When huge fires started to tear across Northern California, many Cal Poly students jumped into action. For some, the disaster hit close to home.
Jacob Everest was woken up by his roommates in the middle of the night. “There’s a huge fire in Santa Rosa,” they told him, “you’d better call your parents.” By the next evening, he was hightailing it to his home town.
Everest, a second year mechanical engineering major from Santa Rosa, CA, lived in SLO with several other students from the same area. By the time he was in the car, three of his friends at Cal Poly had lost their homes.
In between evacuating his own family from the fire, he spent the rest of the week volunteering at a local community center where over 300 people had taken refuge. Everest helped organize donations, set up the kitchen, and provide portable showers to the people who had lost their homes.
“People were really trying to volunteer, trying to help, trying to be there for the community even while their houses were on fire or near fire,” he said.
Though the fire was unpredictable and out of control, Everest’s house ended up being okay.
Back on campus, the ASI student government put together a toiletry drive to help the people of Santa Rosa. Students could drop off donations at the ASI office in the University Union and were encouraged to donate what they could. The bins quickly filled up with toothpaste, shampoo, and feminine products.
Everest’s roommate, Mark Borges, serves on the ASI board and helped out with the drive. “For a quick turnaround time I think it was successful,” Borges said. “You just hope whatever contribution you have goes a little bit of a ways.”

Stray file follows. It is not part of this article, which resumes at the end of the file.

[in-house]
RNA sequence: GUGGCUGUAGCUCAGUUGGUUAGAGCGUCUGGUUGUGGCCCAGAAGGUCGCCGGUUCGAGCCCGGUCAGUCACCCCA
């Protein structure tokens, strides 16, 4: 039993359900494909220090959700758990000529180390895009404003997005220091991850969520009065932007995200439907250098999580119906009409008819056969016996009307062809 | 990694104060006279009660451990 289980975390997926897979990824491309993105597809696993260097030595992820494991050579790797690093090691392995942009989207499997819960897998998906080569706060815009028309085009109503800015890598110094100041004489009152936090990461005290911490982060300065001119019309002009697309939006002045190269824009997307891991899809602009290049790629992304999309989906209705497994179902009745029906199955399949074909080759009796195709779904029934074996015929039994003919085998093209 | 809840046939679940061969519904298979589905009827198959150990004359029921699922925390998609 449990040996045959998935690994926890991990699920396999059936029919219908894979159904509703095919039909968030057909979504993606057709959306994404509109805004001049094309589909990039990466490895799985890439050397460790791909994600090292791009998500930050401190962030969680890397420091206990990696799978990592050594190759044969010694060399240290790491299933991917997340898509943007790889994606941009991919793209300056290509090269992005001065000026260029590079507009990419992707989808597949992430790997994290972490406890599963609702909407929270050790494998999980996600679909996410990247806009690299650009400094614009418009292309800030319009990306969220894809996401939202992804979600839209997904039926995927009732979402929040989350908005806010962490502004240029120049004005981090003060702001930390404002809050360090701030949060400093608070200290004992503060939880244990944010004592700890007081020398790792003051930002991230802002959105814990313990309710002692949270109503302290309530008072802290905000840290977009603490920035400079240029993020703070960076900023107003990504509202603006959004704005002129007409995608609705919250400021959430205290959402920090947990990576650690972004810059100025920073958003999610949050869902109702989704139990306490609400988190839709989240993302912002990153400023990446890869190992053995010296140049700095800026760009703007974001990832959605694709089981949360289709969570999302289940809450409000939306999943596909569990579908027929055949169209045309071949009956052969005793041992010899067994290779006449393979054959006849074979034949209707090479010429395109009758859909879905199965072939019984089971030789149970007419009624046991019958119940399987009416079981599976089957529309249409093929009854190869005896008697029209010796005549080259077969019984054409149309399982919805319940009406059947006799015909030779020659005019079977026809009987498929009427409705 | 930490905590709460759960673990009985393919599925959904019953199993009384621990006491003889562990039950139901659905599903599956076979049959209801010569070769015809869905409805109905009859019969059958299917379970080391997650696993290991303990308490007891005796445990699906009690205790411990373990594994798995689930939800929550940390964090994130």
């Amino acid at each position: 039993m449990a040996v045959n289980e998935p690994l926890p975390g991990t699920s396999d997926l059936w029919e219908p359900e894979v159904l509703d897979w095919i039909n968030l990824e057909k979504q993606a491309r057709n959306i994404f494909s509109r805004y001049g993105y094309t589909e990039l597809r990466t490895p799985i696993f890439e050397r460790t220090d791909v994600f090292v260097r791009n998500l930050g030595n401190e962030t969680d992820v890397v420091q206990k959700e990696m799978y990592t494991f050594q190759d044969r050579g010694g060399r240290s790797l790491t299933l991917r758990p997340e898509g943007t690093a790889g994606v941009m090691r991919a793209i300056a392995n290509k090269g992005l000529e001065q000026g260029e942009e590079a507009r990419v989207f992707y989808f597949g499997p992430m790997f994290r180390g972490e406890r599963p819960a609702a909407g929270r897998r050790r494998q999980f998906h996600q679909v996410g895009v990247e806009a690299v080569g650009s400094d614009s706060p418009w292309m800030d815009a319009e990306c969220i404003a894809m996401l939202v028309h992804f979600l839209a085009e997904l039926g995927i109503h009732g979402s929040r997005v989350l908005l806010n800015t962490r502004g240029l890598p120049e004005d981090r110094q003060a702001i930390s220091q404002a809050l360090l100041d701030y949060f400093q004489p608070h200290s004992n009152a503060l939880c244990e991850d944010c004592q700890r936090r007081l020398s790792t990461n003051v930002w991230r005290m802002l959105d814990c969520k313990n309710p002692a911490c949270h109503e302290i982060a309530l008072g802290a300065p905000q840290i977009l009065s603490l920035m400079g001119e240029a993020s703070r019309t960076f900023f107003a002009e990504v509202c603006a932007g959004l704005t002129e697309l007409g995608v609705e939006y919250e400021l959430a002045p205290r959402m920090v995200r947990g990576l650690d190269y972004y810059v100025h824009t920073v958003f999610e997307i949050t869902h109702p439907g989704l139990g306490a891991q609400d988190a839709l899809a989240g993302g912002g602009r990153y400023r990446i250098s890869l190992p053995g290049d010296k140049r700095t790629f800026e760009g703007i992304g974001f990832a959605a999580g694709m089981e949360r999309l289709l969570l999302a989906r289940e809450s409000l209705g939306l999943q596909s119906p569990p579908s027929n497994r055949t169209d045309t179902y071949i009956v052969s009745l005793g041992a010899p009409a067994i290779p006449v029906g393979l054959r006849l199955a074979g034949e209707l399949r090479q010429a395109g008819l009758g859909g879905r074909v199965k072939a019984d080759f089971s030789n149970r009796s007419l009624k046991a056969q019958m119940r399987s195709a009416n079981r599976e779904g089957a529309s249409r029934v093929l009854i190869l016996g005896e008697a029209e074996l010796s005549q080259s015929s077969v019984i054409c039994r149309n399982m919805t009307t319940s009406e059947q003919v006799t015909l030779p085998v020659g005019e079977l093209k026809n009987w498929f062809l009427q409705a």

The drive ran from Wednesday, Oct .11 to the following Saturday and resulted in two cars full of donations.
Cal Poly graduate student Shelby Green decided to organize her own drive. Green, a SLO native, got her undergraduate degree just south of Santa Rosa at Sonoma State University. She posted on Facebook that she would be accepting donations for fire victims and was surprised to see the results.
“I would come home from class or student teaching and there would be a box on my porch almost every day,” she said. “The response was really overwhelming.”
Green’s mother teaches a second grade class at Sinsheimer Elementary School and had her students make cards for the fire victims. “They were precious,” Green said, “that was probably my favorite thing I took up there.”
Green accepted donations for a week and drove up to Santa Rosa with a truck full of clothes, toys, and household items on Oct. 19. She stayed all weekend, visiting people in shelters and distributing donations.
Though many places in the area are receiving donations right now, the places affected by the fire will need support in the coming months, Green said. “It’s important not to forget about it,” she said, “they’re going to be needing help for a while to come.”
– by Alyssa Mavor